Last night, I viewed Part 1 of the new documentary from Niall Ferguson on PBS, titled “Civilization: The West and the Rest“. I have previously enjoyed books by Ferguson, so I was looking forward to this documentary. Before I provide my opinion on the program, I will given you a brief overview of his thesis.
Ferguson is attempting to explain why Western Civilization has dominated the world over the last 500 years, when compared to the other two “competitors”, China and the Muslim world. He posits that there are six concepts that set the West apart from the two “eastern” cultures, including Competition, Science, Property, Modern Medicine, Consumerism and Work Ethic. In Part 1, he covered the first three of these. He compared Europe to China on the subject of political and economic competition. On the subject of science, he compared 17th century Europe to the Ottoman empire of the same period. And for property, he didn’t compare to the east at all, but compared the development of British and Spanish colonies in the New World and how the differences in private property and political freedom led to the supremacy of North America when compared to Latin America.
Now, I don’t disagree with Ferguson’s basic premise and even decision to break down the reasons to cover just six concepts – arguably, Modern Medicine is derivative of the utilization of Science, so I would really call it five items. Also, the Work Ethic could be argued to be derivative of Competition, but as I haven’t seen Part 2 yet, I will give him the benefit of the doubt for now.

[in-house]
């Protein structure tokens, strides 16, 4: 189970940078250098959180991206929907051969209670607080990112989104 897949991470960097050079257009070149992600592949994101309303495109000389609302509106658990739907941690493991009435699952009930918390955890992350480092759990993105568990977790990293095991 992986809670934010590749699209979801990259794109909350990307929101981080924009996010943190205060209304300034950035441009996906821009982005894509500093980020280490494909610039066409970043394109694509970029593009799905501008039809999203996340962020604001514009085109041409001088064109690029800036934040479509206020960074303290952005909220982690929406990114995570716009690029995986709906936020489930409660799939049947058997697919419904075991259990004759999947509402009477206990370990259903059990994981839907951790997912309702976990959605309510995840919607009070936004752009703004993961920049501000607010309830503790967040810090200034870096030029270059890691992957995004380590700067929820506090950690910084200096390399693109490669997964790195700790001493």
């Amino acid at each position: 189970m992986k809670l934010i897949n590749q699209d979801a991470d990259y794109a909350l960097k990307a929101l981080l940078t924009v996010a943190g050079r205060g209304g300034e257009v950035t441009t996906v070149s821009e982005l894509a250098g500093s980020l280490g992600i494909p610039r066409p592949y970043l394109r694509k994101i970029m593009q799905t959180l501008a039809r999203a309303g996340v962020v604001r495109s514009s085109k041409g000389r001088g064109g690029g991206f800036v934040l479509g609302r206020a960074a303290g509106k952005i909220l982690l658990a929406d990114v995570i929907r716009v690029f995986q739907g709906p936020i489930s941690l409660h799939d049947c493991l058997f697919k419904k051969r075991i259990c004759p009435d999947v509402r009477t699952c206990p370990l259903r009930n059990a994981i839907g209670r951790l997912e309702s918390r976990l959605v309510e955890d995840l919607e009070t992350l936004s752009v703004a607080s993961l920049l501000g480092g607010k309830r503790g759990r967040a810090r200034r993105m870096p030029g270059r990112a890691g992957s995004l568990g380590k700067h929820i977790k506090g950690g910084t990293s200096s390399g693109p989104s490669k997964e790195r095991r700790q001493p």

However, I think he glosses over a few key points on the development of each culture and civilization that are critical to understand the reasons why the Muslim world was dominant in the 11-12th centuries, China in the 14-15th centuries and the European west from the 16th century onward.
First, the Islamic world was dominant in the years around 1000 primarily because of the solidarity of the Arab conquest of the Middle East, North Africa and Spain. Early Muslim scholars pursued the concept of ijtihad, where the pursuit of scientific knowledge and assessment of the world around them was viewed positively and even as a holy activity. Muslim scholars from Baghdad to Cordoba published many books on mathematics (the words algebra and algorithm come from the works and name of al-Khwārizmī) and transmitted the Indian concept of place value and zero to Europe. They also preserved the classical Greek scientific works that in many cases had been lost in Europe. They had philosophers such as Ibn Sina and Ibn Rushd who argued that reason and rational thought (Aristotelian philosophy) had a place in Islamic life and worked to reconcile these ideas with Islamic theology. However, they were resisted by other philosophers such as Al Ghazali who argued that reason had no place in Islam and that ijtihad was not a valid pursuit. Slowly, much of the Islamic world moved away from ijtihad to taqlid, or blind obedience and repetition of what had been decided before.